During the mid-70s I lived for a year in Northern Michigan, and that’s where I faced my first polar bear. Of course it was taxidermied and on display with many other animals in the Fred Bear Museum. Grayling was the home of Bear Archery which popularized compound bows. Fred spent his life traveling the world, killing large animals with a bow and arrow, and bringing them back for display in his hometown. Since then, I’ve seen live specimens in zoos and just a few weeks ago Portland’s famed resident Tasul died of cancer, at 32 years old. Tasul was reportedly the third oldest polar bear in North America, as most rarely make it to 18 years in the wild. One of her keepers is quoted on the Zoo’s website as saying “She’s contributed so much to her species.” Tasul had lived at the Oregon Zoo since 1986 along with her twin brother Conrad who died last summer. Taking care of large wild animals is challenging and the twin bears are credited with several husbandry breakthroughs as their keepers were able to teach them to cooperate in drawing blood, brushing teeth and accepting eye drops without anesthesia, greatly simplifying routine medical care. The Zoo’s website went on to say, “Tasul touched a lot of people’s hearts…Wild polar bears are in trouble, and their future depends on all of us working together to combat climate change.” Good luck to the ice bear.
It is in the setting of concern about global warming that Michael Engelhard has provided us with a wonderful book that uses a charismatic carnivore to help us explore the place of humans on this planet. Engelhard has no illusions about the natural world and makes it clear that polar bears are not cuddly and will eat anything, although they prefer seals which they kill by first crushing their skulls. While not very social, the ice bear will occasionally share a kill with others of their kind and have been seen to feed in large numbers on dead whales. They are also known to eat each other and their young. Although uncommon, polar bears have eaten a few humans, while on the other hand, Engelhard includes a chapter entitled “Taste of the Wild” which provides culinary reviews, both good and bad, of different cuts of the bear, and warns that the liver is toxic.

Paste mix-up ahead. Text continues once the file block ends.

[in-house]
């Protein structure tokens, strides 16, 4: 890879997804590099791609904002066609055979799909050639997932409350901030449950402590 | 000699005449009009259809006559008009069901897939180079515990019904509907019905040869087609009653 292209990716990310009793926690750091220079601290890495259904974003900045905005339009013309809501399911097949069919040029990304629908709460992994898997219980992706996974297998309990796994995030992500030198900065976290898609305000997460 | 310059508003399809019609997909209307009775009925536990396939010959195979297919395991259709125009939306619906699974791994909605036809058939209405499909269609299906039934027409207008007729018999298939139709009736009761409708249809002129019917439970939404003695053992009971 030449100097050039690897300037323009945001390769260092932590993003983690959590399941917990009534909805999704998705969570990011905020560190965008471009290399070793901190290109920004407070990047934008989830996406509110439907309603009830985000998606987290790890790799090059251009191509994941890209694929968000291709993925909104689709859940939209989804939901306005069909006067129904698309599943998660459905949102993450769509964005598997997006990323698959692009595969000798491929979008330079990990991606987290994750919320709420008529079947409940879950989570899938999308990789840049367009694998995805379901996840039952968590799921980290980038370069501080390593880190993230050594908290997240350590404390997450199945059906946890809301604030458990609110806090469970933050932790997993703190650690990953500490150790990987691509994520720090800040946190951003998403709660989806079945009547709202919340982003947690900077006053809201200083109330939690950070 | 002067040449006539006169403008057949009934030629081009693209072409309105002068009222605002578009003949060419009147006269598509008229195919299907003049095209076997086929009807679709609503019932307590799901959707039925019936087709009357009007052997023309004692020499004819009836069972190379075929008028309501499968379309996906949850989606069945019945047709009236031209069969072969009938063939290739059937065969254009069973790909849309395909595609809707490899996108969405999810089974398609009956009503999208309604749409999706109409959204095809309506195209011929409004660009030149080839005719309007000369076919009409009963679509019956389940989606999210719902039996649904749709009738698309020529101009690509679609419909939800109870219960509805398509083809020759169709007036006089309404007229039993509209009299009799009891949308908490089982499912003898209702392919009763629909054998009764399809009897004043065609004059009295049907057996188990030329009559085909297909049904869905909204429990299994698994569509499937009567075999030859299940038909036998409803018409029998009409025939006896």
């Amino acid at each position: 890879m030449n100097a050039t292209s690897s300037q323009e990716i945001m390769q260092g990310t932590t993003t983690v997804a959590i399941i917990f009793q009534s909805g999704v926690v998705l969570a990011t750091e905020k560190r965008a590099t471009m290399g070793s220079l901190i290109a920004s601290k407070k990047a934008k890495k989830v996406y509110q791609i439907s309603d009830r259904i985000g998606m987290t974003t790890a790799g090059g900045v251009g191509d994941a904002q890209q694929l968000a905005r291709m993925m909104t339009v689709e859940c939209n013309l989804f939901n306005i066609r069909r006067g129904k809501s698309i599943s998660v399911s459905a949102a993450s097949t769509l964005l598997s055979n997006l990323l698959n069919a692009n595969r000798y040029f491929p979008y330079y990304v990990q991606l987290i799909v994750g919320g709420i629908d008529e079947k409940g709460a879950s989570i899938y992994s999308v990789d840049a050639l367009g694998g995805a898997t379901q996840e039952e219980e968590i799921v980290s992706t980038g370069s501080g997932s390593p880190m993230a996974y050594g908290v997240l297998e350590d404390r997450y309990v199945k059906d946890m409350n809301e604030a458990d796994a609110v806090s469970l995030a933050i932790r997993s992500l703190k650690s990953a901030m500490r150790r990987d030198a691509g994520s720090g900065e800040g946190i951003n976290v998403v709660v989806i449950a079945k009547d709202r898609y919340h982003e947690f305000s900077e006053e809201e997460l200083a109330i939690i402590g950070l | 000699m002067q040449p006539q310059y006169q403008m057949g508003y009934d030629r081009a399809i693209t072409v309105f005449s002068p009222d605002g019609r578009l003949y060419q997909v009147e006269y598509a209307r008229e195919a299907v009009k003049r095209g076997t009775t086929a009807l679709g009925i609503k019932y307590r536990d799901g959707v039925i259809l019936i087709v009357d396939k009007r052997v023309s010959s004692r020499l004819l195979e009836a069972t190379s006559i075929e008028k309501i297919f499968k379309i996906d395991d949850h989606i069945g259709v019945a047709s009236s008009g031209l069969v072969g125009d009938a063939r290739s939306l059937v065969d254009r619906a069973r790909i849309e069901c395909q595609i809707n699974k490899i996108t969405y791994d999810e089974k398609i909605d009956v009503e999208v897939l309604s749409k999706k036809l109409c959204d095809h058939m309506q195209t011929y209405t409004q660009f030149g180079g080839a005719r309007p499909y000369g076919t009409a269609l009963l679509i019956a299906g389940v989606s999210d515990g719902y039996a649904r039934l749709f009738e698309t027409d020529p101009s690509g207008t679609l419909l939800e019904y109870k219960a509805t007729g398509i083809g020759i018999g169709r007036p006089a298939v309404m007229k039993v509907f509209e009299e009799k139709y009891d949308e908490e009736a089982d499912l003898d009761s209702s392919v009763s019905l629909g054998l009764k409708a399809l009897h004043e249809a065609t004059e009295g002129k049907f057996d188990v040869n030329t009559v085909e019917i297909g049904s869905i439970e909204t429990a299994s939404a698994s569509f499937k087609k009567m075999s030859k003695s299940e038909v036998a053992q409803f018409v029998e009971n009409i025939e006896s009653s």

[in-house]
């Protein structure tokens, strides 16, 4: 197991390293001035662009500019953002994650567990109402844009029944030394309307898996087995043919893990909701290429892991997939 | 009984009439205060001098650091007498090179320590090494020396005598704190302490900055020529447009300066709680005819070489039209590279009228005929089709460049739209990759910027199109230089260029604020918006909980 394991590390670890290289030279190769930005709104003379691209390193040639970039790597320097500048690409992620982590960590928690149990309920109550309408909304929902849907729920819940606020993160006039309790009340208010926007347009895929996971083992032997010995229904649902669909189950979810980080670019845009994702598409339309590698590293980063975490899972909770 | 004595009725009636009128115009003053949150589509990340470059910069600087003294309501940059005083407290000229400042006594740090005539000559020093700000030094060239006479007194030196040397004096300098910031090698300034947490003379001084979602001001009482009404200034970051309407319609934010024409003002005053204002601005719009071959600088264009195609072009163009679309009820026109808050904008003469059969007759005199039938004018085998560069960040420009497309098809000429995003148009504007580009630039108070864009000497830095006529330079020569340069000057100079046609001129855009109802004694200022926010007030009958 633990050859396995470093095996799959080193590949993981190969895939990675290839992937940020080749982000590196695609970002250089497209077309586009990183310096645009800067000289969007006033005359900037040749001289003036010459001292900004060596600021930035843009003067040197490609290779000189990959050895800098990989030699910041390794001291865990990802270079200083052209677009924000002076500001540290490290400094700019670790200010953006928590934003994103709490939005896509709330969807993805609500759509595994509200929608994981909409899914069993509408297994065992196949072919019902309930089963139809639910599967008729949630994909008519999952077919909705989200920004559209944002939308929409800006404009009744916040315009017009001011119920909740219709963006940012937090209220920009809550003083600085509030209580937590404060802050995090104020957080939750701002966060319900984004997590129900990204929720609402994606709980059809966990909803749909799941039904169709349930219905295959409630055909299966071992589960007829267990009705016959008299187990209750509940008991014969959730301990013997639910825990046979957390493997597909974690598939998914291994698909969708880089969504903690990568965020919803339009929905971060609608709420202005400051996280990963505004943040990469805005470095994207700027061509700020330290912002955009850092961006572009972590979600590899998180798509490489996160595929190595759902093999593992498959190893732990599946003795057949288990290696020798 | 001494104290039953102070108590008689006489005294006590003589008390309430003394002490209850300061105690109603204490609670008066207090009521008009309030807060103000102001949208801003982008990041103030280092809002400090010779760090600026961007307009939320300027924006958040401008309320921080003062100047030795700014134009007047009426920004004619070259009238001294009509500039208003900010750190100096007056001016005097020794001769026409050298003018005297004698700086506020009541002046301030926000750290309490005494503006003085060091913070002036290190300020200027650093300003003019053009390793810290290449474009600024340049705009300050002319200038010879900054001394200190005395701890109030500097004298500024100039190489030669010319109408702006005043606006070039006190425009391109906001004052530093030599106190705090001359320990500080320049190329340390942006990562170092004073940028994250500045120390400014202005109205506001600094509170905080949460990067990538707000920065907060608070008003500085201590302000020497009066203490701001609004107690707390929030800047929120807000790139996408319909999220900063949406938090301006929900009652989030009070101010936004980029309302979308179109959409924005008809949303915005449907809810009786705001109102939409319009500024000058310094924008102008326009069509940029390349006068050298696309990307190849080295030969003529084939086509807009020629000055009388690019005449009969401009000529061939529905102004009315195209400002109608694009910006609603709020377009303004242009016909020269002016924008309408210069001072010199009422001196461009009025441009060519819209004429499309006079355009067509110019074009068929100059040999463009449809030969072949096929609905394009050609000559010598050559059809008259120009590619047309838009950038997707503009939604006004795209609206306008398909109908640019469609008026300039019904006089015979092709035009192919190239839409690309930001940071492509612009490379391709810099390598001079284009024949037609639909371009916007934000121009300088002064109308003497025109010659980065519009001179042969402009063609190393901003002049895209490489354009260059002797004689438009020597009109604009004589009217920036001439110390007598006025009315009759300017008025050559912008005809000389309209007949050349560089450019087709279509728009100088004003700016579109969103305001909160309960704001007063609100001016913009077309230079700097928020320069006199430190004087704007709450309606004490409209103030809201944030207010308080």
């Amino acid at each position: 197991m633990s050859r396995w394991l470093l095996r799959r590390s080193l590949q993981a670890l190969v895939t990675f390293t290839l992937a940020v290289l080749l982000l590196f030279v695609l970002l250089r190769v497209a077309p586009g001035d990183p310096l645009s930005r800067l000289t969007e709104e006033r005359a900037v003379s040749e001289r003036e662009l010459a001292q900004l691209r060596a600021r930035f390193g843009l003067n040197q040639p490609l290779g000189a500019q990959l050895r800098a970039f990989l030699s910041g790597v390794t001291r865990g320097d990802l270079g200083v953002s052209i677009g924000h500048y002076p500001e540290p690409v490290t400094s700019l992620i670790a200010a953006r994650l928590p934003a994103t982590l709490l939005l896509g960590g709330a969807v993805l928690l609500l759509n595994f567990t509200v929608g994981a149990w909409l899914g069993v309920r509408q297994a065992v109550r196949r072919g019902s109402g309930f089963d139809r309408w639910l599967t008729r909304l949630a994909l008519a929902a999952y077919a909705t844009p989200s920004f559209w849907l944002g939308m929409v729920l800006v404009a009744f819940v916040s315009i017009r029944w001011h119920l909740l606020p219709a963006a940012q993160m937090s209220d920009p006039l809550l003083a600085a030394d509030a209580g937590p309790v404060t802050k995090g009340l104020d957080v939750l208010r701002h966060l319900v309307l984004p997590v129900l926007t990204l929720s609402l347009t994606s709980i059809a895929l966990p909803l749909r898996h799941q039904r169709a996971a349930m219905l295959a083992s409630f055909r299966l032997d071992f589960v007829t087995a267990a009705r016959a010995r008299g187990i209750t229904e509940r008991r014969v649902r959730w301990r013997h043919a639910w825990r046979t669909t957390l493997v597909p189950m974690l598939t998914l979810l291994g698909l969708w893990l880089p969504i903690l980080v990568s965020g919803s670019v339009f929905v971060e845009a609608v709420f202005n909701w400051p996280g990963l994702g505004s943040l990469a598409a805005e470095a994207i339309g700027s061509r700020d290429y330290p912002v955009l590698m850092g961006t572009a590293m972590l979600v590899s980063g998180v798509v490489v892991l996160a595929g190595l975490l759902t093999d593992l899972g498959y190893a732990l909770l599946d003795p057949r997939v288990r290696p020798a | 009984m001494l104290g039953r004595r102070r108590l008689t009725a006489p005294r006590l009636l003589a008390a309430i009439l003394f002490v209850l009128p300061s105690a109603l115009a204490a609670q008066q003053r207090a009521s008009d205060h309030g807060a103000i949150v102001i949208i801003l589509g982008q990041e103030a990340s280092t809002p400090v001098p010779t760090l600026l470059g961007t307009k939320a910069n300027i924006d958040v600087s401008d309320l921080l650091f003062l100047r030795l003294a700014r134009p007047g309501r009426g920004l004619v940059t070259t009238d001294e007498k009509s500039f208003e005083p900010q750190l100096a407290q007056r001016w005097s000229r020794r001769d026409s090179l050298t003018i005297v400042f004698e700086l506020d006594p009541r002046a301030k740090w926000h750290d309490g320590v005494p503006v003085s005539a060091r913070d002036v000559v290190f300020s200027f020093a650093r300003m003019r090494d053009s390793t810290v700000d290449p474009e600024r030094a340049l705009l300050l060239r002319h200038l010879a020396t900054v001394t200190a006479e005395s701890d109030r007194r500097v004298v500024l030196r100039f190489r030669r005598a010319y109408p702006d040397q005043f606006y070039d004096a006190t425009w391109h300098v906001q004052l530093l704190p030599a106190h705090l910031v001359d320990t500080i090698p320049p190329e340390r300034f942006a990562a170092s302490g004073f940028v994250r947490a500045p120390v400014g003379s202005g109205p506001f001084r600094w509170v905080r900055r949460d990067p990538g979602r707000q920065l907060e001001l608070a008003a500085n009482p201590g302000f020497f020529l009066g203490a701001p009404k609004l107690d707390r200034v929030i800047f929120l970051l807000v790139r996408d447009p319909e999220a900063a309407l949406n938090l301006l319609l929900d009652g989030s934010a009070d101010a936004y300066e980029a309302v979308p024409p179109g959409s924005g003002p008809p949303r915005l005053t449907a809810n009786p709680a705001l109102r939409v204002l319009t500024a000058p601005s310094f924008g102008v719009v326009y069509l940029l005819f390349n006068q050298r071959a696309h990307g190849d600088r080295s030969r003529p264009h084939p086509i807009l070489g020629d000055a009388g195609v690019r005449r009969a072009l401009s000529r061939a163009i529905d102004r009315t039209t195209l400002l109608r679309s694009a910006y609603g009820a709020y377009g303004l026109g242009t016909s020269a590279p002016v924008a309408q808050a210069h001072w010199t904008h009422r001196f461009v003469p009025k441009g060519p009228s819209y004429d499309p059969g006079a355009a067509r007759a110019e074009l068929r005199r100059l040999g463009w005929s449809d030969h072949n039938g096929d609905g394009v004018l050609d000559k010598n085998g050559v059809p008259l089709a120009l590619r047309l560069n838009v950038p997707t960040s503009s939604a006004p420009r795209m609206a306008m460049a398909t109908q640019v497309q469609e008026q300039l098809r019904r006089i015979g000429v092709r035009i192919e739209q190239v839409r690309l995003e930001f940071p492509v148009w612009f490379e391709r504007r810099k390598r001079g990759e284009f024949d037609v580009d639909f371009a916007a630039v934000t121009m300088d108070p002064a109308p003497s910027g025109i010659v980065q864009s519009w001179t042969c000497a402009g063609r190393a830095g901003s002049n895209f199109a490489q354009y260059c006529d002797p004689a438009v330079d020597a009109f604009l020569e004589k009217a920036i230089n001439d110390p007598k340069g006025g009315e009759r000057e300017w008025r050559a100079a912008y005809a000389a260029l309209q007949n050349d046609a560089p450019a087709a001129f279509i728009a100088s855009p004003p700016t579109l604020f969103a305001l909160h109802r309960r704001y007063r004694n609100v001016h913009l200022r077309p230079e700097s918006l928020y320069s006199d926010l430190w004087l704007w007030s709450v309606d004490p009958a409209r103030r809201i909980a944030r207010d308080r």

Beyond these brutal facts, Engelhard’s book concentrates on how humans perceive polar bears and how they have affected human cultures. Like humans it is a plantigrade walker, placing its entire sole on the ground, so that its footprints resemble barefoot human tracks. Native peoples have feared and revered polar bears, mythologizing the bear and casting human qualities onto the animal, including the widespread belief that they are left-handed. Like wolves, polar bears are seen by native peoples as shapeshifters, at times turning into humans and at times mating with humans. Native people’s respect of the polar bear extends to the afterlife and includes feeding reindeer meat to the dead head of a bear and smearing blubber inside its mouth to please the bear’s spirit. Gifts are offered to dead bears so that when other bears hear of the good treatment they might return to the hunter. In Greenland, polar bears populate the night sky, the Pleiades are a pack of dogs which have cornered a polar bear, while the belt of Orion is seen as three hunters pursuing a polar bear.
Engelhard chronicles modern culture’s fascination with polar bears including a chapter on the cult of Knut, born in 2006, who lived in the Berlin Zoo for only five years but experienced widespread fame. Polar bears have historically been featured in circus acts trained to perform tricks and presented in culturally insensitive exhibits with “Laplanders”, “Eskimos” and other denizens of the far north. Hollywood famously displayed platinum blonds on polar bear rugs while Coca Cola has used the white bear as a marketing tool since the 1920s. Engelhard draws his narrative from a wide range of sources including well known naturalists, obscure Nordic historians, newspapers and magazines, as well as a slew of writers from Herman Melville to Shel Silverstein.
Like Fred Bear, generations of hunters sought out polar bears as prized trophies until the 1970s when international law largely prohibited that practice. In 1961 Arthur Dubs, from Medford, Oregon, is credited with killing one of the largest polar bears, which stood to a height of eleven feet. It was all about bragging rights as Engelhard reports: “True or not, the narrative accompanying any trophy is appropriately heroic. A Life magazine article described how Dubs spotted the bear while flying out of the Chukchi Sea village Kotzebue and “bagged it” just inside the Russian line between Big and Little Diomede Islands, “under the nose of Russian jet fighter patrols.” Today, bagging bears has been replaced by a tourist industry intent upon getting close enough to photograph the animals but as Engelhard quotes Barry Lopez about his experience approaching a bear in Arctic Dreams, “Our presence was interference.” Today, humans overwhelm the Earth and are driving many other species towards extinction, especially those meat eating mammals with which we most closely identify. Engelhard’s book is a fun read but makes us acutely aware that there are only 20,000 polar bears remaining on this Earth and unlike coyotes and crows the ice bear cannot adapt to urban areas and is dependent on a unique environment that is quickly melting.
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